What Can We Learn from China's College Murders?

The country's educators ought to pay more attention to the mental health of university students.


Students take their examination in an exam hall in Dongguan University of Technology, in south China's Guangdong province.(China Daily/Reuters)

On April 16, 2013, while the attention of the world and the U.S. media was gripped by the Boston Marathon bombings, Chinese news outlets and social media were captured by horrors of another kind: Huang Yang, a medical science graduate student at Shanghai's prestigious Fudan University, was poisoned to death, and the prime suspect is his roommate.

Bad news travels in pairs. Almost on the same day, one undergraduate at Nanjing University of Aeronautics and Astronautics was killed by his roommate, and in a dorm room of Nanchang Hangkong University, a decayed corpse was found hidden.

These heinous crimes revived collective memories of the bygone tragedies on Chinese university campuses. In 1994, Zhu Ling, a highly-accomplished sophomore majoring in physical chemistry at Tsinghua University, was poisoned with thallium, a highly toxic substance. Thanks to diagnoses made through the nascent Internet, the antidote was delivered in time to keep Zhu alive, but her life was destroyed by permanent paralysis and amentia. Zhu's roommate was the only named suspect in the case, but despite a 19-year long investigation, this case still remains unresolved and has gone cold . Thallium poisoning cases happened again in 1997 and 2007 in Peking University and China University of Mining and Technology, and the victims and the perpetrators were also classmates living under the same roof

Poison is not the only way that college students harm each other. In 2004, Ma Jiajue, a promising scholarship student at Yunnan University from a poor family, hammered four classmates to death in cold blood .

Receiving an elite university education is still believed to be the main channel to ascend the social ladder in China, and university students at their primes are generally viewed as the future of the country, so the cruelty and callousness of the crimes committed by students at elite universities against each other bring a particular chill to the Chinese society.

Murders on campus always generate public soul-searching about the moral and ethical dimensions of education in China amid its breakneck speed economic growth. China is one of a few countries with compulsory courses on morality and ethics in its K-12 education. However, such courses are heavy on overgeneralized and politically-charged concepts, but light on practical guidance for educators and students navigating the sea change of social values since China's market-oriented reform started in 1979. In today's China pragmatists are often rewarded more than idealists; bystanders more than good Samaritans; and nepotism more than entrepreneurship. The highbrow doctrines in the textbook on morality, which students are made to memorize for exams, become ever more irrelevant to the day-to-day life.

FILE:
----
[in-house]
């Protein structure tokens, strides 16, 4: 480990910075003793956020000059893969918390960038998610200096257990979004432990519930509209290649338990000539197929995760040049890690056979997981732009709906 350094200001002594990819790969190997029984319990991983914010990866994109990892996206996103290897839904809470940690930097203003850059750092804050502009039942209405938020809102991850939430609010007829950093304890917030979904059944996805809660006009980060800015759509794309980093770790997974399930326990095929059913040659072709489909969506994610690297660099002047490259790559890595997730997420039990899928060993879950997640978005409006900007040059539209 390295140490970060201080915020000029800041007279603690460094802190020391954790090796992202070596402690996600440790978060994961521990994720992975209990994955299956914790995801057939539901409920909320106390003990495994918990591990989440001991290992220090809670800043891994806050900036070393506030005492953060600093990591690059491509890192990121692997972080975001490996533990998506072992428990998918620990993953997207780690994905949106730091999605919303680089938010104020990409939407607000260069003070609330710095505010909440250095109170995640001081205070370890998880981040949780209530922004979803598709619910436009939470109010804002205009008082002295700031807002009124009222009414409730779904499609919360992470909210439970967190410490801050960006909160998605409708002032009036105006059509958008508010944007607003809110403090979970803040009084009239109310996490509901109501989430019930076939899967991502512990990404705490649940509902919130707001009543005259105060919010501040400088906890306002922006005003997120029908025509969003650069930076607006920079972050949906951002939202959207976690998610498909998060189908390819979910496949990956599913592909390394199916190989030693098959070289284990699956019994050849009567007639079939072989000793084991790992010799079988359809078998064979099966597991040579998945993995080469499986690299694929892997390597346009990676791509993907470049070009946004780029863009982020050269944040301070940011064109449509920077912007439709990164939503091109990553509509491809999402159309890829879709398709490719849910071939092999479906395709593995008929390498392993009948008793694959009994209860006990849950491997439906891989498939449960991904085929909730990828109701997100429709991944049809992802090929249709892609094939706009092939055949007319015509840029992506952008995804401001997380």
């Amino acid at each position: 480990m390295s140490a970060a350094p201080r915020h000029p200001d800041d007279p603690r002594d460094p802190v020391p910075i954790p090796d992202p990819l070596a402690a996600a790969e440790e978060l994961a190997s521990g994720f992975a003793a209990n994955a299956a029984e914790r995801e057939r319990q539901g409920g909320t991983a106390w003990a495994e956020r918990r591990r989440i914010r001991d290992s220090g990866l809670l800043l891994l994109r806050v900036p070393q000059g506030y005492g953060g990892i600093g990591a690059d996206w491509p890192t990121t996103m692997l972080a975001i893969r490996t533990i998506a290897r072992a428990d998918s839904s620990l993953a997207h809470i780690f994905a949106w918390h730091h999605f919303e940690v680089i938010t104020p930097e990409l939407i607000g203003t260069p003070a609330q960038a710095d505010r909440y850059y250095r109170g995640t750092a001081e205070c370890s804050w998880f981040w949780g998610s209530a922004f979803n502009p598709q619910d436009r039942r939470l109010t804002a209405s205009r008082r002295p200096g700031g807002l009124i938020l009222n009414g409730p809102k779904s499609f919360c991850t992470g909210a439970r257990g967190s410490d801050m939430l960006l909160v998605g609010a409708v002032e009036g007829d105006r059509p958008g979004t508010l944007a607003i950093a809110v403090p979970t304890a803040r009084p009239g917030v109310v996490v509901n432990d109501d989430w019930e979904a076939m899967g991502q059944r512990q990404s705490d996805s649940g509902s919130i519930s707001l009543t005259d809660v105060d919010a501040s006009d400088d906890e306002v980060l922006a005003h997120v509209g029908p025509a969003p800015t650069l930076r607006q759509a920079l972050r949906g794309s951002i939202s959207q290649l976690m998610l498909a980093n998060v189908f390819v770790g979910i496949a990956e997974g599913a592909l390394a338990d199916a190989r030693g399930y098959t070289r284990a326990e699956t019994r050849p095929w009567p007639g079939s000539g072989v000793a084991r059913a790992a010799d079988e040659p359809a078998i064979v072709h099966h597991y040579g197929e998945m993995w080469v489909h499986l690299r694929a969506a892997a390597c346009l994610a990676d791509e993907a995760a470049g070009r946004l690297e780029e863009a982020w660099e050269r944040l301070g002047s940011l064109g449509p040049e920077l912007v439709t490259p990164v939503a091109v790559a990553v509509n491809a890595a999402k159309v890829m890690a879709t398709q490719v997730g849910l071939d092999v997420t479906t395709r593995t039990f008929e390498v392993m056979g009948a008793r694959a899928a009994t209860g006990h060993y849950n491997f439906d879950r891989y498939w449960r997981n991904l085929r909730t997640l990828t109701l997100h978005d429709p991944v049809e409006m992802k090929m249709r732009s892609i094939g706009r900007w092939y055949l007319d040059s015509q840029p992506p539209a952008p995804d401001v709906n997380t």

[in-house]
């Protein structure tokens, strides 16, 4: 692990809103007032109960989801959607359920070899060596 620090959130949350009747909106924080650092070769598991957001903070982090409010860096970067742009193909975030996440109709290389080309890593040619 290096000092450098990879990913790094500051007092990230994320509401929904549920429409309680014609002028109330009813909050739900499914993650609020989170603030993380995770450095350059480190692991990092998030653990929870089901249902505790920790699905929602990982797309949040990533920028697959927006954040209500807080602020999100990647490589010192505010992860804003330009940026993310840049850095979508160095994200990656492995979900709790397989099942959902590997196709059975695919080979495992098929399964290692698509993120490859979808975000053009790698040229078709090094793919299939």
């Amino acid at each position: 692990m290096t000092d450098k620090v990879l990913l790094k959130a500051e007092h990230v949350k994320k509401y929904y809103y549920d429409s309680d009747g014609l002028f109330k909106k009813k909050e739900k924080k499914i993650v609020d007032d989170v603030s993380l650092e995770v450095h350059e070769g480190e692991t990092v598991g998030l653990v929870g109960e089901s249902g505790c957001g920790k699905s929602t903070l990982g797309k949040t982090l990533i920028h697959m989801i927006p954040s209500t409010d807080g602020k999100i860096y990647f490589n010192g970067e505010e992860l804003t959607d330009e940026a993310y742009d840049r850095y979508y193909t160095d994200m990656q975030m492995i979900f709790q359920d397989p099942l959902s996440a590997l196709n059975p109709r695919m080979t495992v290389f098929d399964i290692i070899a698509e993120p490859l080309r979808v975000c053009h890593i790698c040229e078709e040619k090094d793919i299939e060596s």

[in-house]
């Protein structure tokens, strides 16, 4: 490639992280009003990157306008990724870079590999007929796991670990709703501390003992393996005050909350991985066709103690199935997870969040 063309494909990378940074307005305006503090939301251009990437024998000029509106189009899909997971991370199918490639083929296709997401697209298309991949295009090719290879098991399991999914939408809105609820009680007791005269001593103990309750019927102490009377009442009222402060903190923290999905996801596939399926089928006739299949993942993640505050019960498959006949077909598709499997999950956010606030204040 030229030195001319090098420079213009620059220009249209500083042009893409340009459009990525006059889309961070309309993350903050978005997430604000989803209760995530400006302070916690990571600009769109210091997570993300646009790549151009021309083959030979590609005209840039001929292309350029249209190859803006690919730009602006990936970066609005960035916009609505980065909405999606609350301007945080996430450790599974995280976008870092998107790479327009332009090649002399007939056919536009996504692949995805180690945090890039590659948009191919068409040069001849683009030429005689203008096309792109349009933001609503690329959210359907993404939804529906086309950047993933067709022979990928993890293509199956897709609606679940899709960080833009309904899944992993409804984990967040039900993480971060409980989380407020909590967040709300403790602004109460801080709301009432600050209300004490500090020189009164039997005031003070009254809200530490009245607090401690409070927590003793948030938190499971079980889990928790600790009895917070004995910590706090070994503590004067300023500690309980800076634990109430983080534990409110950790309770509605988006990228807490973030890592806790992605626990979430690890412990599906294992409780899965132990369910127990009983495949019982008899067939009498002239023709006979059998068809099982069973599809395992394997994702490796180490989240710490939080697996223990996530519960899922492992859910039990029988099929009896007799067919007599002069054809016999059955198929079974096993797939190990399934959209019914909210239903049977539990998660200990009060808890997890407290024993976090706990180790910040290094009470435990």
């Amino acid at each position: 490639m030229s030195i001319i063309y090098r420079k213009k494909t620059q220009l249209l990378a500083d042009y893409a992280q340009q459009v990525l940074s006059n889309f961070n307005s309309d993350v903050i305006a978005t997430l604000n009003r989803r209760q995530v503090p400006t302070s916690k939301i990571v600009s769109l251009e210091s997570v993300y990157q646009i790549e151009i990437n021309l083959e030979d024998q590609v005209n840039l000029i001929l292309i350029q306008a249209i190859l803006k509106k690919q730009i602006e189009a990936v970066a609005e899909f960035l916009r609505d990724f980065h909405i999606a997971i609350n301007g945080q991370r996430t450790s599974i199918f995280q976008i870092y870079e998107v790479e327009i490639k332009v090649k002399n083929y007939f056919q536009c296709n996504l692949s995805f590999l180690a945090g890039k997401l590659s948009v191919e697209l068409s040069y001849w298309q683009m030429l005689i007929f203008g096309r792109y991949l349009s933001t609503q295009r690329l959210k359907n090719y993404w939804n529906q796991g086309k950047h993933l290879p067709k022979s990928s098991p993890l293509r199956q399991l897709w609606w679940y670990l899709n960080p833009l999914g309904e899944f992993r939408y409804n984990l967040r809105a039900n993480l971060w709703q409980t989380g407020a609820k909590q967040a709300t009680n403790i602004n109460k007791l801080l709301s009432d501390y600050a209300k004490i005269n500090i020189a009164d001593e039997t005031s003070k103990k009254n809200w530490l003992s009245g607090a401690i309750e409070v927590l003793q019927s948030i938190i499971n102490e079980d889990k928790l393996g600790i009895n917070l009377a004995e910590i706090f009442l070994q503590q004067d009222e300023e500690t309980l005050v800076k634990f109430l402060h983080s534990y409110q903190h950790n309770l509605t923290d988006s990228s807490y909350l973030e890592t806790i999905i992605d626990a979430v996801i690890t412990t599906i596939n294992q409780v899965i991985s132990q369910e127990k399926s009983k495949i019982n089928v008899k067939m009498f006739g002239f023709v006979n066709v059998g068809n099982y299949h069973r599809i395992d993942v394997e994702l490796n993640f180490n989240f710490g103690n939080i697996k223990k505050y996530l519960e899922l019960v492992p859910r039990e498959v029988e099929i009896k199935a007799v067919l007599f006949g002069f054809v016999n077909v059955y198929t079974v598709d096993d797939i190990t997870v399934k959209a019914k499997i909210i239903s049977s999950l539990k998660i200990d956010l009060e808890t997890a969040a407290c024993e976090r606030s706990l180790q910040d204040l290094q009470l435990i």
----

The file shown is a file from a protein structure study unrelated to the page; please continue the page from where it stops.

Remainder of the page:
Once the state-sponsored education fails to instill moral righteousness in its students, the absence of a robust civil society and an over-arching belief system leaves a rupture in students' moral education, and for some students, moral standard becomes blurry and arbitrary. Even family teachings, the anchor of a traditional moral education in China, have also been weakened by the side effect of the one-child policy. The only child in the family is more likely to be spoiled by the parents, and hence, less likely to learn about sharing, compassion and commitment.

For decades, China has promoted the so-called "quality education," which advocates a holistic approach to promote students' intellectual and physical development. However, because of its large population and limited resources, most still view getting a good education as a cutthroat competition in which cold hard test scores remain the top priority. The emotional intelligence and mental health of students have long been neglected.

To this day, many Chinese people still ascribe to ancient wisdoms that boast the value of education in materialistic terms -- "a house of gold and plenty of beauties can be found in a book," so the saying goes. When education becomes a survival game, the sheer happiness in the pursuit of knowledge is compromised by cold calculations and insidious backstabbing. China's educators need to work out a plan to monitor and improve the psychological well-being of their young charges, before another shocking crime on campus takes its toll on Chinese society and families.

This post also appears at Tea Leaf Nation, an Atlantic partner site.